San Rafael, CA – June 26, 2014. Telephone scammers are making daily attempts to dupe San Rafael residents out of their money.
The never-ending series of phone scams continues with a couple of versions: the jury duty or red light camera warrant scam; or the PG&E past due account scam. In the first situation, a caller claiming to be a law enforcement official tells the person answering the phone that they failed to report for jury duty and a warrant has been issued for their arrest. In another version of this, the “official” says that the person has an outstanding red light camera violation and a fine is due or a warrant needs to be paid. Lately the “official” has been identifying himself as “Lt. Mike Turner.”
The PG&E scam targets both residential and business customers of Pacific Gas and Electric. The caller tells the customer that their account is past due and they must pay immediately or power will be disconnected.
The scammer tells the victim to purchase a Green Dot MoneyPak card in the amount of the bail, fine, or past-due payment. Green Dot cards are reloadable, pre-paid credit cards and available everywhere. The cards are a legitimate and convenient way for people who don’t have or want bank accounts to pay bills. The victim is instructed to call back with the number on the back of the card. In some instances, the scammer arranges to call back in order to get the number information. Anyone with the card number has instant access to the funds and it is untraceable.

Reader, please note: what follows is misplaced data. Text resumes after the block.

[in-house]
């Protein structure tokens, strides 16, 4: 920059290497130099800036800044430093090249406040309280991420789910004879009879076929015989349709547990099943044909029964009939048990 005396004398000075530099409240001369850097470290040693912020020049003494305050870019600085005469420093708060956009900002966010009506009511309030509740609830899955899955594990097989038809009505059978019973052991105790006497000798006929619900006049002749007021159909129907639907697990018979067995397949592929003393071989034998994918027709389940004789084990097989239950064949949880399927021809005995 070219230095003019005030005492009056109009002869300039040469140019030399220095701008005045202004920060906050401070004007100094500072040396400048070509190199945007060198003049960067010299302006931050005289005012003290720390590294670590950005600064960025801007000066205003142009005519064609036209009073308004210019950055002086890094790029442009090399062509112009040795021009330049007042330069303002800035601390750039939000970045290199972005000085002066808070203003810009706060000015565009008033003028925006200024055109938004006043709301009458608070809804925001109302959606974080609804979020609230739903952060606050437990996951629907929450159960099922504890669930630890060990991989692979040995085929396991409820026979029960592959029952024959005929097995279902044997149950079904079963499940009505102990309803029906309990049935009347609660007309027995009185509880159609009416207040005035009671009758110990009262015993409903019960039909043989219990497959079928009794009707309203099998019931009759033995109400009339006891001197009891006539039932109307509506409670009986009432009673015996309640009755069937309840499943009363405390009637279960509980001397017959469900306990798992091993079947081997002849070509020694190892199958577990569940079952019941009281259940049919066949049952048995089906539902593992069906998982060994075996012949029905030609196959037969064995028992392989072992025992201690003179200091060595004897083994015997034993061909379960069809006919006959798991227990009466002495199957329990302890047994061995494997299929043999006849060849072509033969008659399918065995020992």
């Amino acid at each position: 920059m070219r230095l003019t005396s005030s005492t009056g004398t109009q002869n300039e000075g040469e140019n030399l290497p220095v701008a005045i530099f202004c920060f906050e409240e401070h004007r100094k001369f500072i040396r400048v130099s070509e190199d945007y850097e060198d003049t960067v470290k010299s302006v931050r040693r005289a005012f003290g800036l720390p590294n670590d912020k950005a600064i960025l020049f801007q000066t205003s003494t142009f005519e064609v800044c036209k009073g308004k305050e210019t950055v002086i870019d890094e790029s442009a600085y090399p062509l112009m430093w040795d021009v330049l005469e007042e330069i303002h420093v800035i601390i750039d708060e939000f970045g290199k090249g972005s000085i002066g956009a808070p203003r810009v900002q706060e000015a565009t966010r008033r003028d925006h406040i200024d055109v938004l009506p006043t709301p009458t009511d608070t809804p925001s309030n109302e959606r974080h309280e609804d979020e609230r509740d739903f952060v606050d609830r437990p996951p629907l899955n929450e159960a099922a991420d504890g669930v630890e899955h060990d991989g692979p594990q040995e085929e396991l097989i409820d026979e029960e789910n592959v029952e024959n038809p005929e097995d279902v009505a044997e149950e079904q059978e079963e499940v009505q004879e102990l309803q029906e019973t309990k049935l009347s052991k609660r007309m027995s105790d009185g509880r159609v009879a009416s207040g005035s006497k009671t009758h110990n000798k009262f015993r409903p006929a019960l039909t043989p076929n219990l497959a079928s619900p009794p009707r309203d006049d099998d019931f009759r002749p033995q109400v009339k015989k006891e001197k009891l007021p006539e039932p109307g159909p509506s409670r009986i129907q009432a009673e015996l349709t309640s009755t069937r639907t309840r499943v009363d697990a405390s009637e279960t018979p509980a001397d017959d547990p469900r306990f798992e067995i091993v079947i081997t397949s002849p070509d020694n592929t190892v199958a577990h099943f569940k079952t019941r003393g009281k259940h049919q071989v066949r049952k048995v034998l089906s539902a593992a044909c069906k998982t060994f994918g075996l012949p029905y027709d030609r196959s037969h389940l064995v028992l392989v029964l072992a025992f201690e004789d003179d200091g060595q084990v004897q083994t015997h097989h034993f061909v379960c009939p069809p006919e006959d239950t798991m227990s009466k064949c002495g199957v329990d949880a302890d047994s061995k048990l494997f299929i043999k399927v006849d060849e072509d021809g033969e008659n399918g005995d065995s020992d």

Neither the Marin County Sheriff, Marin County Court, or any law enforcement agency in Marin would call and demand fines or bail payments. The PG&E web page says that “PG&E employees will never ask you to buy a pre-paid credit card to pay your bill. Live PG&E employees do not accept payment over the phone. PG&E only accepts telephone payments using our automated telephone payment system. Customers with questions about the legitimacy of a call are encouraged to contact PG&E at 1-800-743-5000.”
Anyone receiving this type of call should refuse the request and can contact their local law enforcement agency. Marin County Superior Court maintains a web page with more information about jury duty and the Marin County Sheriff’s Office has a warrant search page.
Marin County Court website:
Marin County warrant check: